Apparently it wasn’t a great idea to hang around the corner of Elm and Union Streets in the early 1970s. Two rather spectacular truck crashes occurred within feet of each other here in 1970 and 1971.
As seen in the grainy Milford Cabinet photo above, on February 4, 1970, a tractor trailer truck traveling east and carrying 20 tons of rock salt skidded on an icy Elm Street, smashed into the western corner of the Peter Carol apartment building, and ended up hanging precariously over the brook. As it happened, it was unfortunate that the road salt was actually in the truck rather than on the road. The driver, reported variously as Ernest Thibault or Thibeault, was trapped in the cabin for nearly an hour as rescuers worked to cut him loose. It took more than 11 hours for emergency workers with wreckers and a crane to get the truck back on the road. The driver fractured his hip but there were no other injuries, and the spilled salt was used around town during the next storm.
The following year, owner Ralph Vradenberg was in his apartment above the Ralph and Edith Luncheonette (now the Union Street Grill) when a truck slammed into the restaurant. As the Milford Cabinet’s William Ferguson put it, “It’s one thing to hear about a building being smacked by a truck, it’s quite another to actually watch the truck hit under your feet.” It was a Saturday night in October 1971 when the truck jumped the curb coming down Elm Street, split two trees on the Community House lawn and rammed into the restaurant at full force, shattering the glass windows and bringing down the canopy. Luckily, the restaurant was closed for the evening, or else, as Ferguson put it, “anyone sitting on the stools nearest the window would have had a truck in his lap.”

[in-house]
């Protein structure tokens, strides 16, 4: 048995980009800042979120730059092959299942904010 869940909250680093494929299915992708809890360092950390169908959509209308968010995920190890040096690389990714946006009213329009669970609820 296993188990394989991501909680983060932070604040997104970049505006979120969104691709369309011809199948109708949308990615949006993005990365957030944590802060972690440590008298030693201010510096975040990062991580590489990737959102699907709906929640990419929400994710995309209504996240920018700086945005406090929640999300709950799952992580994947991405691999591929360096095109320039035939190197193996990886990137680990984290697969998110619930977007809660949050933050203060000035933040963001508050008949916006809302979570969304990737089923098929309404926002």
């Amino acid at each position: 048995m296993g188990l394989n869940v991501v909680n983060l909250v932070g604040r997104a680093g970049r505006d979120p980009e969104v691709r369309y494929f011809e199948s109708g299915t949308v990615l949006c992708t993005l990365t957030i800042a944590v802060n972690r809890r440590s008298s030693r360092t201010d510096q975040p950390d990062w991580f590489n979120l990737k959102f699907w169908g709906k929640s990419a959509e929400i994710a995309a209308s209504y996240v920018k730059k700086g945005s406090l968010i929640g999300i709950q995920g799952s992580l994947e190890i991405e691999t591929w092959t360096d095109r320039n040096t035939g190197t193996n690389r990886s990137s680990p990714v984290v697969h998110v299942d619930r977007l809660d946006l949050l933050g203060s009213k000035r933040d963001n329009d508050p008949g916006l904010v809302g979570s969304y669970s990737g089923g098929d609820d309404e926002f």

The luncheonette - without a truck in its front window.